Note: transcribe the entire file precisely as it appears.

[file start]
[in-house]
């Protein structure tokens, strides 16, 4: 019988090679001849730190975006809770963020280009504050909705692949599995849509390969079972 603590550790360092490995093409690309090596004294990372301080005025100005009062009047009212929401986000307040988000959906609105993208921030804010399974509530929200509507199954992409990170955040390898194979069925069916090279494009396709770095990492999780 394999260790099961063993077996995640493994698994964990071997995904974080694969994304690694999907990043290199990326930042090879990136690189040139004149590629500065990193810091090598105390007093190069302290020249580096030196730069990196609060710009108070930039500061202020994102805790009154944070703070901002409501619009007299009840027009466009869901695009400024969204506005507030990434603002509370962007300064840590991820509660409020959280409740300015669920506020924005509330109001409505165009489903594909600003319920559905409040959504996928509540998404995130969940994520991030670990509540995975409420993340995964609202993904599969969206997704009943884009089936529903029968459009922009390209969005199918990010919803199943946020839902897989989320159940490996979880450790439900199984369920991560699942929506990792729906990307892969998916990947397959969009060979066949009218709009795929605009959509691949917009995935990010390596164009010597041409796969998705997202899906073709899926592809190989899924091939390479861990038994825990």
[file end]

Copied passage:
[in-house]
């Protein structure tokens, strides 16, 4: 019988090679001849730190975006809770963020280009504050909705692949599995849509390969079972 603590550790360092490995093409690309090596004294990372301080005025100005009062009047009212929401986000307040988000959906609105993208921030804010399974509530929200509507199954992409990170955040390898194979069925069916090279494009396709770095990492999780 394999260790099961063993077996995640493994698994964990071997995904974080694969994304690694999907990043290199990326930042090879990136690189040139004149590629500065990193810091090598105390007093190069302290020249580096030196730069990196609060710009108070930039500061202020994102805790009154944070703070901002409501619009007299009840027009466009869901695009400024969204506005507030990434603002509370962007300064840590991820509660409020959280409740300015669920506020924005509330109001409505165009489903594909600003319920559905409040959504996928509540998404995130969940994520991030670990509540995975409420993340995964609202993904599969969206997704009943884009089936529903029968459009922009390209969005199918990010919803199943946020839902897989989320159940490996979880450790439900199984369920991560699942929506990792729906990307892969998916990947397959969009060979066949009218709009795929605009959509691949917009995935990010390596164009010597041409796969998705997202899906073709899926592809190989899924091939390479861990038994825990």